East Carolina grad transfer QB Gardner Minshew will reportedly visit Alabama this weekend

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It appears the Jalen Hurts Transfer Protection Plan™ is close to being implemented.

Earlier this month, it was reported that Alabama had an interest in Gardner Minshew, the quarterback who announced late last month that he had withdrawn from East Carolina to tend to a personal matter in his home state of Mississippi.  That interest has ramped up since as al.com is reporting that Minshew will be visiting the Crimson Tide’s campus this weekend.

As a graduate transfer, Minshew would be eligible to play immediately this season at UA, or any other FBS program for that matter.

Alabama’s interest in a grad transfer at the position will do nothing to quell the rumors that Hurts, the starter for each of the last 29 games over the past two seasons, is a potential candidate for a transfer. Hurts was benched in favor of Tua Tagovailoa in the national championship game, with the true freshman’s comeback heroics signaling a likely changing of the guard under center.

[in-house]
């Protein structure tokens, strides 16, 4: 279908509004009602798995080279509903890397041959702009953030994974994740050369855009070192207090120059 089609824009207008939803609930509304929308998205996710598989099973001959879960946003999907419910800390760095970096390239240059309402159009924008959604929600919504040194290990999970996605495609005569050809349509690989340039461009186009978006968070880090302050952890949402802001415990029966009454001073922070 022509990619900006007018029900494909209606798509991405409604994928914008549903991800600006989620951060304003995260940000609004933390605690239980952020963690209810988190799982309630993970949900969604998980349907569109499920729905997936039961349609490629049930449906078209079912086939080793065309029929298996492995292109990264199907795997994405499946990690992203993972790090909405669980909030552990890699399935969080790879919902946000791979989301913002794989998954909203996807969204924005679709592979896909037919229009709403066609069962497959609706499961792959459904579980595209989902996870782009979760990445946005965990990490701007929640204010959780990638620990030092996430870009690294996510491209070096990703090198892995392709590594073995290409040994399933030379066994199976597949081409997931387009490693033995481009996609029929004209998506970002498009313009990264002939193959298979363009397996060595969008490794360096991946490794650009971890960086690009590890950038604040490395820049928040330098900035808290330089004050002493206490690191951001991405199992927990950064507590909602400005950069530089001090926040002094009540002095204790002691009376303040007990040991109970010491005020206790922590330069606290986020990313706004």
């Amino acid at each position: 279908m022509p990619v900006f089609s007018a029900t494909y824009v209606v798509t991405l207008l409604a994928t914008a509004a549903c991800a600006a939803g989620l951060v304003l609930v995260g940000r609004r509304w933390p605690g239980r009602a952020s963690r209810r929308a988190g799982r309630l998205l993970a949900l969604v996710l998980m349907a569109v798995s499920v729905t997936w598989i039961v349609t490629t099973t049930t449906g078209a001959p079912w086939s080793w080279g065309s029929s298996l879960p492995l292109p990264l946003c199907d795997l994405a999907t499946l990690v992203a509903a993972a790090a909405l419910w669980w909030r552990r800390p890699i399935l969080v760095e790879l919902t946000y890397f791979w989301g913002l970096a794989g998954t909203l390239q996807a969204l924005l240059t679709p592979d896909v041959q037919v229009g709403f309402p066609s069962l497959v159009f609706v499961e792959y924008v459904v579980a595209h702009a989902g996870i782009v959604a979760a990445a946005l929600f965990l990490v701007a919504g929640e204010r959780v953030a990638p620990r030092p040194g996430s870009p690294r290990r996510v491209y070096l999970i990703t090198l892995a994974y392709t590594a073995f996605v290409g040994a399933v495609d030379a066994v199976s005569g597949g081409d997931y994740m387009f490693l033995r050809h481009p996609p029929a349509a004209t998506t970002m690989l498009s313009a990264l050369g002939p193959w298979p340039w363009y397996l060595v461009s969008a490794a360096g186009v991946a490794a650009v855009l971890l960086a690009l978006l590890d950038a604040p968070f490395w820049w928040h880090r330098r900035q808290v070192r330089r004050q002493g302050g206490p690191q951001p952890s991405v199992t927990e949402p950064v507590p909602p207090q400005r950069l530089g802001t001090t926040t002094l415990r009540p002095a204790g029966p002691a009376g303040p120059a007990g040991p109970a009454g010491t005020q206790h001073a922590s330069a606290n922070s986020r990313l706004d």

As for Minshew, he started five games for the Pirates last season, throwing for 2,140 yards, 16 touchdowns and seven interceptions in completing just over 57 percent of his 304 pass attempts. Prior to his departure from ECU, he was penciled in as the Pirates’ 2018 starting quarterback.

Wake Forest WR Greg Dortch cleared for spring practice

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Unlike how his 2017 season ended, Greg Dortch‘s 2018 offseason is trending much more positively.